Jorge Diego Etienne is a young industrial designer that graduated with force from ‘Tec de Monterrey’ in 2009, in the north of Mexico. Jorge’s academic experiences go way beyond the boundaries of his native Mexico having also studies at: Central St. Martins, Domus Academy and Parsons.
In the industry, Jorge has been involved in projects with well respected international companies such as: Alessi, Vitra, Whirlpool, Nokia and Cemex.
HIGHER POETICS takes a dive into the world of this young successful industrial designer and presents this exclusive interview.
HP: How and when did you decide to be an Industrial Designer?
JDE: I grew up in a “creative” environment; both of my parents run a graphic/editorial design business at my hometown of Tampico. Since very young I was involved in the family business, but when the time came to pick a career, I thought this kind of design “limited” my creativity. Thanks to a friend I found Industrial Design, and after looking into it, I was sure it was the path to take.
HP: Which are the three words that best define your style?
JDE: Story-telling, surprising and honesty.
HP: What drives you? What do you aim to achieve?
JDE: I’m driven by the challenges each project presents. I always aim at creating “good” products through design that can make people’s life better… or more fun.
HP: Where would you say that your main focus is currently?
JDE: I am currently working on an office furniture project for a company in Monterrey where we are striving to break the mould of what office furniture is in Mexico. Instead of growing with the flow of what has been around for years, we did research and developed concepts that propose a different work environment; more open and home-feeling.
After creating a piece for the exhibition “Identidad y Dialogo de Diseño en Mexico” for the Galería ADN during the Mexico Design Week, I am currently producing it as a limited edition. The Mesas Arcanas are a very challenging design, so I have to be very close to its manufacturing to assure the best results.
HP: What are your most outstanding projects?
JDE: I think every project stands out in a different way, but I can say that “Choose your Bullets” has gained its own merit. In only 6 months this project came from concept to selling in design stores in Mexico like the Galería Mexicana de Diseño and the Museo Modo, and other online stores in Japan and the United States. It also proved to me other business models since this project is manufactured and distributed by myself.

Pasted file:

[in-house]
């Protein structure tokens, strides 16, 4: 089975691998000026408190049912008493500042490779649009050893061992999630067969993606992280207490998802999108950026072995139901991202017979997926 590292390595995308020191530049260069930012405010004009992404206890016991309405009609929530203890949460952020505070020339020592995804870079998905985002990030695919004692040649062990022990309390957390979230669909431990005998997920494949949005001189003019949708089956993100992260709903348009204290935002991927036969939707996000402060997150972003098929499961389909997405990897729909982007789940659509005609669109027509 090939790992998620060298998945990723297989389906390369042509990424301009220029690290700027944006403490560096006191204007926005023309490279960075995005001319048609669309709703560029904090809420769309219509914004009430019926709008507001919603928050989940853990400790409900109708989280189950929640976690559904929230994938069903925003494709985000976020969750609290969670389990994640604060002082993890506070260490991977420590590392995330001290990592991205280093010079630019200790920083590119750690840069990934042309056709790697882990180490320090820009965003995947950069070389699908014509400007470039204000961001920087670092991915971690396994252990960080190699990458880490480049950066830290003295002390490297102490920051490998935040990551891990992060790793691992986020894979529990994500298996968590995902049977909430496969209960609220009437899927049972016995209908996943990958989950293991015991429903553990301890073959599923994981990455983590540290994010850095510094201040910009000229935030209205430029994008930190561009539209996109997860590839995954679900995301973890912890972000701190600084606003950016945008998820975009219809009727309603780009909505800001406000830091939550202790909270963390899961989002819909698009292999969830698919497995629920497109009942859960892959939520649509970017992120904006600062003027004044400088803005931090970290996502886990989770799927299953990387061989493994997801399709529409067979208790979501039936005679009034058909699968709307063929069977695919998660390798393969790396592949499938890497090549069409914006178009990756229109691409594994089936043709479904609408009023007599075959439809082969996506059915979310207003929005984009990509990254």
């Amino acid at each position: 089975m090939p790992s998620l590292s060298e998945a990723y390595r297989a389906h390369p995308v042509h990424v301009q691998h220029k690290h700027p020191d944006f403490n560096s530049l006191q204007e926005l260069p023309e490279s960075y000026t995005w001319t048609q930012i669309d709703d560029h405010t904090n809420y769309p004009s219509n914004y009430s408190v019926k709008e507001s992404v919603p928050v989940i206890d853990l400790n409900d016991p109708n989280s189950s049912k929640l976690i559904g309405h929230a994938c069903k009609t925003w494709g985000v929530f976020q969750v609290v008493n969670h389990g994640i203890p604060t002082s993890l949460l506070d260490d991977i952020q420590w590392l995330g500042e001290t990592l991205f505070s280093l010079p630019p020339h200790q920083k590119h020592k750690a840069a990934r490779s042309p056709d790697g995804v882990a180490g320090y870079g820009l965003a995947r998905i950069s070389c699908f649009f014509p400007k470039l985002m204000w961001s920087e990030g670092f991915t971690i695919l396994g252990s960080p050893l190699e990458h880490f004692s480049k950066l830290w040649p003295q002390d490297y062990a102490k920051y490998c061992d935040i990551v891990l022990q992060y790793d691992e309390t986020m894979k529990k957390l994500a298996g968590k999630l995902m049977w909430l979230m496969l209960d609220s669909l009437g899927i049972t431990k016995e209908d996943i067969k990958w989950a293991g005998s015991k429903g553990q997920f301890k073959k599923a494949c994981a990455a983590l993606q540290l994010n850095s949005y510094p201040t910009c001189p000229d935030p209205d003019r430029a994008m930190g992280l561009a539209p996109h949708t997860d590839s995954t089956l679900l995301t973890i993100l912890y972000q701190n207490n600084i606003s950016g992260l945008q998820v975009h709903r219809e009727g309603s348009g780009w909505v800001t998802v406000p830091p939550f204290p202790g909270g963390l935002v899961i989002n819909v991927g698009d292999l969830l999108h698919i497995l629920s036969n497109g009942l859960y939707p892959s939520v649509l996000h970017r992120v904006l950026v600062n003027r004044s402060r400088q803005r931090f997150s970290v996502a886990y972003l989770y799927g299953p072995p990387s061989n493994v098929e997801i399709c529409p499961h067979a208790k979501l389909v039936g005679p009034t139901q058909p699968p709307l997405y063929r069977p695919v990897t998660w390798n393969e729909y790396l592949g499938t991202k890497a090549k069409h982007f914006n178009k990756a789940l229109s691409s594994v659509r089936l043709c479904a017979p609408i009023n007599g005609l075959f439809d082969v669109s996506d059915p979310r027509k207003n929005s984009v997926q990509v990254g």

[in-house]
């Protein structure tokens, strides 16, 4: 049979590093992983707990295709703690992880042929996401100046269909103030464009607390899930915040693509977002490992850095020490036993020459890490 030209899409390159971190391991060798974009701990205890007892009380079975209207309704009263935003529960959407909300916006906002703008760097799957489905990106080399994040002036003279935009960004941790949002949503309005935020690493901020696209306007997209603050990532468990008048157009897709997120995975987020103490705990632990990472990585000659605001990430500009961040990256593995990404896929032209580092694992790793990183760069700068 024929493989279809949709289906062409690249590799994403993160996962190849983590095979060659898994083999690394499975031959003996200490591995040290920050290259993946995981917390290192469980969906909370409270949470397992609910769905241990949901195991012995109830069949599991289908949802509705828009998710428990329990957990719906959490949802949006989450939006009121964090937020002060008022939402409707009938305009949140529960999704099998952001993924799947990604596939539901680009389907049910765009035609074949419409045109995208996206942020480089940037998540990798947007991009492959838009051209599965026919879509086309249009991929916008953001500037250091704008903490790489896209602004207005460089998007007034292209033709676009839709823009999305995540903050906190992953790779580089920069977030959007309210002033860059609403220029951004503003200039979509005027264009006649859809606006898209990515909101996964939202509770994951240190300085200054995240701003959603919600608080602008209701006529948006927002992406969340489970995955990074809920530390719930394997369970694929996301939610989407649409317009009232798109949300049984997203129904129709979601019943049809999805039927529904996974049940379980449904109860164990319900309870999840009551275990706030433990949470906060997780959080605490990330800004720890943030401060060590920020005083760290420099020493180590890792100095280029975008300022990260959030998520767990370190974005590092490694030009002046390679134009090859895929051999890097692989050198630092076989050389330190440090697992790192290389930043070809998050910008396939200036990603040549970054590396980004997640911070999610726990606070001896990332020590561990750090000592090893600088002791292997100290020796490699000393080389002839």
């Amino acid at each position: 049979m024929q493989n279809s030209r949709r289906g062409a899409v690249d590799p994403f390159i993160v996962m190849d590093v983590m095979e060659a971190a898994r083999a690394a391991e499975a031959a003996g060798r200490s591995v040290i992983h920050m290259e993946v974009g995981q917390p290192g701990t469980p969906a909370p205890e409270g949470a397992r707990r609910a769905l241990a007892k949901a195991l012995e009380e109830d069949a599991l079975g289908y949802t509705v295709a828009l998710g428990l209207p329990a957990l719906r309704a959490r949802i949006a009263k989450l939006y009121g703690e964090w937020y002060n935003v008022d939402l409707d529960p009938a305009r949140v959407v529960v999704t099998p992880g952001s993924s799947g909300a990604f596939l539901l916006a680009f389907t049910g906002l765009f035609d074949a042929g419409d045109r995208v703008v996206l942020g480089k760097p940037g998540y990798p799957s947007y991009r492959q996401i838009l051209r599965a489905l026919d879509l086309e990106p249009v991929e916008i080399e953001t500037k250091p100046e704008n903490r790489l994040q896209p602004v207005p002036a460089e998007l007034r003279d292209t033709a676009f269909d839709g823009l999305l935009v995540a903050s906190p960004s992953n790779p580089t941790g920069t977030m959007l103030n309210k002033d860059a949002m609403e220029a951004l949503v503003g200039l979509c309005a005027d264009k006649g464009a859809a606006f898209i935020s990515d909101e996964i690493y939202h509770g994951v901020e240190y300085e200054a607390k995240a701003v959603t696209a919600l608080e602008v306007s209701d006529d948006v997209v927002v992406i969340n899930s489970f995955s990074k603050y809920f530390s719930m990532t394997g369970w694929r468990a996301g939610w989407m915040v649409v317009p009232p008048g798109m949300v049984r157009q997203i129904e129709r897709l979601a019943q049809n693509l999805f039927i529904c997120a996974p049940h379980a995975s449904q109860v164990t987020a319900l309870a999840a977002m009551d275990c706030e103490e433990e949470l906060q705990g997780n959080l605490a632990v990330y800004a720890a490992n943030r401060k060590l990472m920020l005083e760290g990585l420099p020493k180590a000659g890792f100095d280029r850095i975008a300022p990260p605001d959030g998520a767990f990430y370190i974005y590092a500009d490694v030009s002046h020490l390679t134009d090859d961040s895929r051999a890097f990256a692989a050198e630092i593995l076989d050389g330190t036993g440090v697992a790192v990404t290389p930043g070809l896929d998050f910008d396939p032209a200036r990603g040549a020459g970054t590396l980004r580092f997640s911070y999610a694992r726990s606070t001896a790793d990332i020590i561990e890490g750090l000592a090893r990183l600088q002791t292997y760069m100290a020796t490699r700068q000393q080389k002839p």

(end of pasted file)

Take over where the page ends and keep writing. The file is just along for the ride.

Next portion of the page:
Designaholic is a side project I’ve been running for almost 3 years. This Spanish-speaking design blog deals with what I call “my design addiction” and is focused on spreading design culture inside Mexico and out of it. With Designaholic I’ve visited and blogged about the best national and international design events like the Milan furniture fair and is on constant growth, being read by thousands of design addicts each month.
HP: In what way have the internet and the new media affected the way in which you work?
JDE: It hasn’t really “Affected” the way I work. I consider it an important tool for work mobility; connecting suppliers and distributers all over the world. Online blogs also play an important role on my work exposure; a good example is how stores from all over the world started inquiring about my “Choose your Bullets” design after reading about it in an important blog. Today, these stores are now the biggest outlet my products have.
HP: In your opinion, which are the key qualities that an Industrial Designer must have to succeed in the business?
JDE: Perseverance. I think success is gradual and you always have to be thinking of the next big design and getting better on each project. Good relationship with your clients is also a key, since most of your work is a true cooperation of ideas and manufacturing. I also consider very important to believe in yourself and invest in your ideas. Today’s self-finance project might be tomorrows’ big seller, so you can’t just wait for clients to come, you also have to be ready to propose, implement, and create your own opportunities.
HP: How is the competition nowadays?
JDE: In this first year as an independent designer, I’ve found more competition in breaking what’s been established for years in Mexican companies and finding the right places to distribute my work, than in other designers. Mexican designers are actually joining forces with curators, galleries and stores to promote and sell their work in and outside of Mexico. It’s a great community to be part of.
HP: What do you think about Philippe Starck?
JDE: He is the greatest storyteller of our times and an amazing business person that has accomplished creating a successful brand from his name.
HP: Who is your favorite Industrial Designer?
JDE: I am more inclined to the “rational” designers like Konstantin Grcic, Jasper Morrison, Naoto Fukasawa, and the Bouroullec brothers.
HP: How is a typical day for you?
JDE: I wake up early, read and catch up with news and blogs (not specifically design) and begin working on my projects around 9. From then on it always differs; sometimes I am stuck to the computer modeling, rendering or doing more administrative stuff, other times I’m out at the workshops supervising the production of my projects, and other times, the most funny days, I’m conceptualizing, experimenting and simply “designing” through different media at my studio.
HP: Which are your plans for the future?
JDE: I will be going to Japan next month for an 8 months fellowship program where I will develop a personal project. After that I will be going back to Monterrey to continue with my studio… Exciting times.